stats: Japanese pure malt whisky, 40%, $70
I’ve covered quite a few Japanese whiskies over the past 5 months and they have all been products of Suntory, the only company in Japan that was exporting whisky to the United States. Back in April of 2010, I ventured up to Montreal to check out a few whisky bars. As I scanned the list at my first destination, something jumped out at me – a Nikka Yoichi single malt (I can’t remember if it was a 10 year or a 12 year). Nikka whiskies weren’t available in the U.S., but apparently they were in Canada.
Obviously that was my first drink of the night. At this point, I only remember my general impression of it – it was pretty good, and showing plenty of promise, but at the same time it was kind of rough around the edges with a little too much heat overshadowing its positive attributes.
Almost 2 years later I learned that retail liquor sales in Quebec were controlled by the provincial government – essentially the same way that Vermont and New Hampshire (among others) are liquor control states, except the entire province was run as one big unit. I’m not really a fan of such systems as I feel that industries are better managed by private businesses rather than governments. But there is an upside in this case; inventory numbers are available online, by store and updated daily (New Hampshire does this as well). Search their web site for the alcoholic beverage of your choice and you can see which stores have it in stock, as well as how many bottles are at each location.
My excitement about this new resource was slightly dampened as I looked over the pricing of what was available; it was pretty much all more expensive that the domestic price levels I was used to. Strangely though, there didn’t seem to be a direct correlation between the prices here and the prices there. Some whiskies were just a little more expensive (5% to 10%), while others literally cost twice as much. Smuggling whisky across the border wasn’t going to be a concern of mine. But what I was after wasn’t something I could get in the States - Nikka whisky.
Searching the SAQ website, I was disappointed by the absence of any Yoichi single malts. But there was still something from Nikka, the 12 yr Taketsuru pure malt. It didn’t take me long to head north and retrieve a bottle. Around that time, I had decided that my whisky collection was getting a little out of hand. I knew I didn’t have the will power to stop buying whisky, so I imposed a moratorium on opening new bottles. The only exception I would make was if I needed to open something to write about it.
Then I went to Scotland and added many more bottles to my collection. Needless to say, the Nikka Taketsuru sat in the corner collecting dust with a few other special bottles. Then last week, as I was thumbing through the new issue of Whisky Advocate magazine, there it was; a review of Taketsuru 12 yr, along with the news that it and Yoichi 15 yr had landed in the States. Well, time to crack open my bottle and start writing.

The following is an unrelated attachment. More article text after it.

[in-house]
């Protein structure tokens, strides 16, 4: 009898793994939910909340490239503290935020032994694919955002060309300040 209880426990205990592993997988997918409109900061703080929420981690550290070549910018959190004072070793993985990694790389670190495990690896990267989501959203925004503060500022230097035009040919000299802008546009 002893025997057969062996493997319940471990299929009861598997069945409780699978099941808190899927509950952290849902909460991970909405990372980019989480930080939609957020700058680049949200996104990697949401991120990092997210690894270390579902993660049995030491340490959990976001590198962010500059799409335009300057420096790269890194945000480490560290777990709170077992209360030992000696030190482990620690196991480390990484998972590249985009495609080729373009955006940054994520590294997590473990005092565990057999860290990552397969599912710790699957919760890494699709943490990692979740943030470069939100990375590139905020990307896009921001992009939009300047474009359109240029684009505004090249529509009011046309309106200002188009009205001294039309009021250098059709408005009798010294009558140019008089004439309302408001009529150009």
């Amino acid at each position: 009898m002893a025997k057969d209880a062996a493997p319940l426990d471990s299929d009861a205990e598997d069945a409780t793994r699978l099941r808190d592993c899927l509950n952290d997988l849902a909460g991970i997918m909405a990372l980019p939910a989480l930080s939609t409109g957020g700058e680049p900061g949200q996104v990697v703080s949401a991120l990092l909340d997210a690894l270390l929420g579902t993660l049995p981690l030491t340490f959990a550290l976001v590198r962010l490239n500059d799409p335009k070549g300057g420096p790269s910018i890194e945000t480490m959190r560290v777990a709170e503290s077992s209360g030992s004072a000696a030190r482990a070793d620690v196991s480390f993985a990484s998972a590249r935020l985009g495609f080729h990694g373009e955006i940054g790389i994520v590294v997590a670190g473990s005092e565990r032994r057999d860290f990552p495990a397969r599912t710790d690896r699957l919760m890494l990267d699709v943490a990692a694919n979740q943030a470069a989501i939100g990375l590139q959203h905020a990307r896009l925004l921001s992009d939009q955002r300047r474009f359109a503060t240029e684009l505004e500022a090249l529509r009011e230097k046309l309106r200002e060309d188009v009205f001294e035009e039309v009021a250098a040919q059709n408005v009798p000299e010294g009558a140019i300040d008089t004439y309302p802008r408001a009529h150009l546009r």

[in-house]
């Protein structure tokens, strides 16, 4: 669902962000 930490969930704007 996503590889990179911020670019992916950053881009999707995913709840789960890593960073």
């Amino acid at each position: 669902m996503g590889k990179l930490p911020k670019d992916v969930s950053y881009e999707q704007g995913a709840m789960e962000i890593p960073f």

Pure malt is a term that has gone out of fashion in Scotland. Actually, it was legally banned by the Scotch Whisky Association in 2009, along with the term vatted malt. Both had historically been used to identify whisky comprised only of single malts, but from more than one distillery. They were superseded by a new term, blended malt. I’ll go into a little more detail about the circumstances that prompted that change in my next post. For now, I’ll just say that the new terminology was not universally embraced, and many in the industry feel that it causes more problems than it solves.
Thankfully the Japanese have had the good sense to continue calling a pure malt a pure malt. And that is just what we have here, a marriage of single malts from the two Nikka distilleries, Yoichi and Miyagikyo.
The price listed at the top of this post is the suggested selling price for a 750ml bottle in the U.S. The bottle that I have is 660ml and I paid about $82 (the American and Canadian dollars were essentially on par at the time).
The color is a medium brownish amber. It looked a lot darker in the bottle, and just before opening, I realized that the glass has a significant tint to it. The nose is full, but not overly dense or aggressive. Malty grain and biscuit notes come through, possibly with just a hint of vanilla. Medium to full bodied. There’s an underlying sweetness on the palate. It seems delicate up front, but the flavors quickly build, with just enough heat to add balance. Malty, floral and nutty oak elements work in harmony. As it moves through the finish, some vegetal/ammonia flavors come to the fore. They are not strong enough to be a critical flaw, more of a minor detraction.
My fascination with Japanese whisky continues. Hunting down a 15 yr Yoichi should be a simple matter now. Finding someone to fetch me a bottle of Miyagikyo from Japan on the other hand………